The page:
German Contact Help Login Register

The Lung

Contents

Macroscopic anatomy

The lung is a pair of organs, consisting of the right and left lung (Pulmo dexter, Pulmo sinister). The right lung has three lobes, the left two. The lobes are further divided into segments (10 on the right, 9 on the left). Because of the heart the left lung is slightly smaller than the right one. The basis of both lungs rest on the diaphragm. The lung is covered by the visceral pleura which is a layer of simple squamous epithelium. The visceral pleura changes to the parietal pleura at the inner surface of the chest wall. Both the visceral pleura and parietal pleura play a key role in the respiration. One needs to understand their structures in order to diagnose and treat respiratory diseases (e.g. pneumothorax). The windpipe (trachea) provides ventilation of the lung by bifurcating into a right and left primary bronchus. The lung volume is about 5 to 6 liters. The alveoli mark the end of the bronchial tree. They are surrounded by a filigree network of blood capillaries. These capillaries are tightly close to the alveoli wall and together they form the blood-air barrier. This allows the gas exchange.

Microscopic anatomy

The primary bronchi in both lungs branch further and terminate in alveoli. Histologically, there are different types of epithelium cells within the bronchial tree: The inner surface of the trachea and both primary bronchi are lined by pseudostratified columnar epithelium. As the branching continues through the bronchial tree the epithelium flattens more and more. Finally the alveoli are lined by a single layer of pneumocytes. The thin wall between the alveoli (type I pneumocytes) and capillary endothelium cells of the surrounding blood vessels allows the passage of gases (e.g. oxygen, carbon dioxide).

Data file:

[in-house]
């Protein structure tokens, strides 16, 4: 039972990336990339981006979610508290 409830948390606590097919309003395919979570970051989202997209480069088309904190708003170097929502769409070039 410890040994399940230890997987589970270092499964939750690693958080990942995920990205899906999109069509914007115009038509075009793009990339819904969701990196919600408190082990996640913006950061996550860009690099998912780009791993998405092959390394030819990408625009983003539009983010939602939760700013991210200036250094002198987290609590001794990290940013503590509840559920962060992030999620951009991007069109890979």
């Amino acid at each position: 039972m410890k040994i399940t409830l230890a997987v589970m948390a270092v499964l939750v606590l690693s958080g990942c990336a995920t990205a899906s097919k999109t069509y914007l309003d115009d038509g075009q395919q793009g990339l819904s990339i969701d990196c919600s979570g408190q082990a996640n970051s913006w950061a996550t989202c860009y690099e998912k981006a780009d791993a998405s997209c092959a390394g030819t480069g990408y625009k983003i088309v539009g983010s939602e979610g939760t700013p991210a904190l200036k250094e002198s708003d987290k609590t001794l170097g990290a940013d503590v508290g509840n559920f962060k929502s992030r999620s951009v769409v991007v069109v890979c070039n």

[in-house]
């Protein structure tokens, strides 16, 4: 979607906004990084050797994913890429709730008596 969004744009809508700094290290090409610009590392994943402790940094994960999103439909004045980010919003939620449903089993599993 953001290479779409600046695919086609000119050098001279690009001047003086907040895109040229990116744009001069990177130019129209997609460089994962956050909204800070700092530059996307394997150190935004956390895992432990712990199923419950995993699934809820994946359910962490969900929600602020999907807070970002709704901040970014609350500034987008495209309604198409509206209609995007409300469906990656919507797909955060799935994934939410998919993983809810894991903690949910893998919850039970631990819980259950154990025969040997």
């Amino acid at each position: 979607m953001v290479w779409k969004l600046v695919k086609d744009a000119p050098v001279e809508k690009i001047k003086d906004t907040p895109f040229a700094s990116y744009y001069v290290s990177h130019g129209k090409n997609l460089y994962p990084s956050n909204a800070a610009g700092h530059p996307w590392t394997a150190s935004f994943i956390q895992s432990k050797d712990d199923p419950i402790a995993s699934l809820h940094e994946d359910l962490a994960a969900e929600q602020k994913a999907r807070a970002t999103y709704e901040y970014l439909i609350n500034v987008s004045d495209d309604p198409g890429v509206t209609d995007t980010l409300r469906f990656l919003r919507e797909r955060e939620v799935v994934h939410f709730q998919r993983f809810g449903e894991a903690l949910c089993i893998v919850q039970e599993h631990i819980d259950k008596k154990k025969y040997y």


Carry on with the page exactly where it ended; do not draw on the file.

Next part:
Functions

The function of the lung is to supply the organism with oxygen and remove carbonic acid by breathing out carbon dioxide. Therefore the lung as an eliminating organ plays an important role in the acid-base homeostasis (as well as the kidney). The primary task of the lung is the gas exchange in the alveoli. Carbon dioxide produced by cell metabolism is transported in the blood as bicarbonate and released in the alveoli as carbon dioxide. On the other hand oxygen is transferred to the alveoli by inspiration where it diffuses into blood due to the concentration gradient.

Get me the rest of this article for free
Create your account and you’ll be able to see the rest of this article, plus videos and a quiz to help you memorize the information, all for free. You’ll also get access to articles, videos, and quizzes about dozens of other anatomy systems.
Create your free account ➞
Show references

References:

  • H.Fritsch/ W.Kühnel: Taschenatlas der Anatomie, 7. Auflage, Thieme Verlag
  • Benninghoff/Drenckhahn: Anatomie, Band 2, 16. Auflage (2004), S. 533-584
  • Herold: Innere Medizin, Auflage 2010, S. 313-356
  • Schiebler: Anatomie, 9. Auflage, Springer Verlag (2005), S. 478-489

Author & Layout:

  • Christopher A. Becker
  • Achudhan Karunaharamoorthy

Illustrators:

  • Lungs - Yousun Koh 
© Unless stated otherwise, all content, including illustrations are exclusive property of Kenhub GmbH, and are protected by German and international copyright laws. All rights reserved.
Create your free account.
Start learning anatomy in less than 60 seconds.